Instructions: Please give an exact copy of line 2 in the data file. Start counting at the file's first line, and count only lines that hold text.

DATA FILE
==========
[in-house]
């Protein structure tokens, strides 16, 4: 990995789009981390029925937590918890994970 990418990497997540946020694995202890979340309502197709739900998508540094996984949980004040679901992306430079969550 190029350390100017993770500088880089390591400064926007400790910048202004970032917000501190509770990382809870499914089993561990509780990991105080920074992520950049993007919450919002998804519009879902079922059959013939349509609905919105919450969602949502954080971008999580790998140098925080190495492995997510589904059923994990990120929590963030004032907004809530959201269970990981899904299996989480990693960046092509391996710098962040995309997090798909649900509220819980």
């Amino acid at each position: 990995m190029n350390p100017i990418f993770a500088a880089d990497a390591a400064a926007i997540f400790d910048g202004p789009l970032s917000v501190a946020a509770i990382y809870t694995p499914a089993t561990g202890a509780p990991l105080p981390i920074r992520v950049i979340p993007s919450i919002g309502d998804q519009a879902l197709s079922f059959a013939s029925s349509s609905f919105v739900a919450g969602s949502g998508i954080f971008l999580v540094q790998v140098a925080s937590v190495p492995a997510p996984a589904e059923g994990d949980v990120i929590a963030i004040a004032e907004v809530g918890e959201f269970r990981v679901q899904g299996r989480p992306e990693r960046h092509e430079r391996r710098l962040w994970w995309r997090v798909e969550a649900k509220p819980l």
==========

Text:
């Protein structure tokens, strides 16, 4: 990995789009981390029925937590918890994970 990418990497997540946020694995202890979340309502197709739900998508540094996984949980004040679901992306430079969550 190029350390100017993770500088880089390591400064926007400790910048202004970032917000501190509770990382809870499914089993561990509780990991105080920074992520950049993007919450919002998804519009879902079922059959013939349509609905919105919450969602949502954080971008999580790998140098925080190495492995997510589904059923994990990120929590963030004032907004809530959201269970990981899904299996989480990693960046092509391996710098962040995309997090798909649900509220819980």